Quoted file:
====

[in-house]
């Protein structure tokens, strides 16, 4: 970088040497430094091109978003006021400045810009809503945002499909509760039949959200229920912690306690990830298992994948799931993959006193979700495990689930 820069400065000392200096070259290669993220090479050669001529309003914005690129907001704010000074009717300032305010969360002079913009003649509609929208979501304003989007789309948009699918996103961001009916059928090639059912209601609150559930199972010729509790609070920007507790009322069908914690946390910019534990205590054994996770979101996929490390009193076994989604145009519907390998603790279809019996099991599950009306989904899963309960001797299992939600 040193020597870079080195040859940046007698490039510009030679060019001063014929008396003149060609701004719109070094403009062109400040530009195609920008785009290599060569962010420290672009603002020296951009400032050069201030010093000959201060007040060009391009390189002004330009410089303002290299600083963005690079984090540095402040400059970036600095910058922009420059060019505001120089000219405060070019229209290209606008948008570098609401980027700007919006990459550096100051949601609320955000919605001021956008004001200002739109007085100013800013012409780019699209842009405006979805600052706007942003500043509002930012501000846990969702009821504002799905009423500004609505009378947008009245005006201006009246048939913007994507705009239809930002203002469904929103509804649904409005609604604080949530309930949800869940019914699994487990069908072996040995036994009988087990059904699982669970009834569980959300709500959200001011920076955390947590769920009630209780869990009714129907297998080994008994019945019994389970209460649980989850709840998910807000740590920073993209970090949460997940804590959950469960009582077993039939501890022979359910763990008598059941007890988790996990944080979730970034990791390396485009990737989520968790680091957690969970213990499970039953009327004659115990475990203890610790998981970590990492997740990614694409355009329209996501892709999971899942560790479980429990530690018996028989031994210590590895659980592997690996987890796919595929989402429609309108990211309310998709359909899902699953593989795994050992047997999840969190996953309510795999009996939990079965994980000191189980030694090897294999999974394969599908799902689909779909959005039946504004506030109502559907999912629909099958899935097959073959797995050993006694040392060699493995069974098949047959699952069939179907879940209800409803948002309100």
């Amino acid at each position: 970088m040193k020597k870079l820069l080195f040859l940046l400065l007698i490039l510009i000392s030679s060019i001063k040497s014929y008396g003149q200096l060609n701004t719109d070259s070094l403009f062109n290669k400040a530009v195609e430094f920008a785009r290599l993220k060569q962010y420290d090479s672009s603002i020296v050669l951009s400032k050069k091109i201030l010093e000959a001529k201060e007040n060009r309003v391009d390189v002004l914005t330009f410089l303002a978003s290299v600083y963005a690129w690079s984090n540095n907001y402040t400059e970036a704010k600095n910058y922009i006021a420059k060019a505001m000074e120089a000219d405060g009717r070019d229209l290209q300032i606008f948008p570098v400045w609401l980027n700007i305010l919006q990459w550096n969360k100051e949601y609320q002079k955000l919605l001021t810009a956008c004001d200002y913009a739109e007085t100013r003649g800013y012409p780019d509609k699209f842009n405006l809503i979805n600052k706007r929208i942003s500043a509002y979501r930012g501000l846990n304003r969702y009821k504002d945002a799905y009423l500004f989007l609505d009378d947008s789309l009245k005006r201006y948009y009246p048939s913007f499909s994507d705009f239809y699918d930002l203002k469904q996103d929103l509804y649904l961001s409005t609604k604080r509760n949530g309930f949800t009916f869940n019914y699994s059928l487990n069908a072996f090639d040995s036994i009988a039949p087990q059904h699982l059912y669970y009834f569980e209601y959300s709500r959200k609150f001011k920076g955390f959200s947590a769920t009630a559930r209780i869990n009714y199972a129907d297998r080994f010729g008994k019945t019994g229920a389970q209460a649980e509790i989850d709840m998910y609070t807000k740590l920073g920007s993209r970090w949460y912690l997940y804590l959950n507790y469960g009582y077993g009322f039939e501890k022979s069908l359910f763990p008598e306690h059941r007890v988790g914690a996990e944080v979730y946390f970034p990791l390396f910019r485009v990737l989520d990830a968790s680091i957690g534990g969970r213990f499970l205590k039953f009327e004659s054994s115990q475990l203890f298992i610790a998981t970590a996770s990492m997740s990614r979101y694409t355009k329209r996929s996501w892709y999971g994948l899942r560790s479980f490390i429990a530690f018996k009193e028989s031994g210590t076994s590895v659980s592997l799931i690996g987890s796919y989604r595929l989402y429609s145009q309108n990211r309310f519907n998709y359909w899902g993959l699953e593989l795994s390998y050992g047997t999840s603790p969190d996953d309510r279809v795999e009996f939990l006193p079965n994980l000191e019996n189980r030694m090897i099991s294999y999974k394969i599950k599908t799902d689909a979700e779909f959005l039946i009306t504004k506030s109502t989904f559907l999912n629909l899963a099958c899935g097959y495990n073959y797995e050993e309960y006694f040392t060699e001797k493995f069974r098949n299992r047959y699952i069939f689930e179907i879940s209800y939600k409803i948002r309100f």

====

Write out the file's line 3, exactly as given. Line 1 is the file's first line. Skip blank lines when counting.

């Amino acid at each position: 970088m040193k020597k870079l820069l080195f040859l940046l400065l007698i490039l510009i000392s030679s060019i001063k040497s014929y008396g003149q200096l060609n701004t719109d070259s070094l403009f062109n290669k400040a530009v195609e430094f920008a785009r290599l993220k060569q962010y420290d090479s672009s603002i020296v050669l951009s400032k050069k091109i201030l010093e000959a001529k201060e007040n060009r309003v391009d390189v002004l914005t330009f410089l303002a978003s290299v600083y963005a690129w690079s984090n540095n907001y402040t400059e970036a704010k600095n910058y922009i006021a420059k060019a505001m000074e120089a000219d405060g009717r070019d229209l290209q300032i606008f948008p570098v400045w609401l980027n700007i305010l919006q990459w550096n969360k100051e949601y609320q002079k955000l919605l001021t810009a956008c004001d200002y913009a739109e007085t100013r003649g800013y012409p780019d509609k699209f842009n405006l809503i979805n600052k706007r929208i942003s500043a509002y979501r930012g501000l846990n304003r969702y009821k504002d945002a799905y009423l500004f989007l609505d009378d947008s789309l009245k005006r201006y948009y009246p048939s913007f499909s994507d705009f239809y699918d930002l203002k469904q996103d929103l509804y649904l961001s409005t609604k604080r509760n949530g309930f949800t009916f869940n019914y699994s059928l487990n069908a072996f090639d040995s036994i009988a039949p087990q059904h699982l059912y669970y009834f569980e209601y959300s709500r959200k609150f001011k920076g955390f959200s947590a769920t009630a559930r209780i869990n009714y199972a129907d297998r080994f010729g008994k019945t019994g229920a389970q209460a649980e509790i989850d709840m998910y609070t807000k740590l920073g920007s993209r970090w949460y912690l997940y804590l959950n507790y469960g009582y077993g009322f039939e501890k022979s069908l359910f763990p008598e306690h059941r007890v988790g914690a996990e944080v979730y946390f970034p990791l390396f910019r485009v990737l989520d990830a968790s680091i957690g534990g969970r213990f499970l205590k039953f009327e004659s054994s115990q475990l203890f298992i610790a998981t970590a996770s990492m997740s990614r979101y694409t355009k329209r996929s996501w892709y999971g994948l899942r560790s479980f490390i429990a530690f018996k009193e028989s031994g210590t076994s590895v659980s592997l799931i690996g987890s796919y989604r595929l989402y429609s145009q309108n990211r309310f519907n998709y359909w899902g993959l699953e593989l795994s390998y050992g047997t999840s603790p969190d996953d309510r279809v795999e009996f939990l006193p079965n994980l000191e019996n189980r030694m090897i099991s294999y999974k394969i599950k599908t799902d689909a979700e779909f959005l039946i009306t504004k506030s109502t989904f559907l999912n629909l899963a099958c899935g097959y495990n073959y797995e050993e309960y006694f040392t060699e001797k493995f069974r098949n299992r047959y699952i069939f689930e179907i879940s209800y939600k409803i948002r309100f």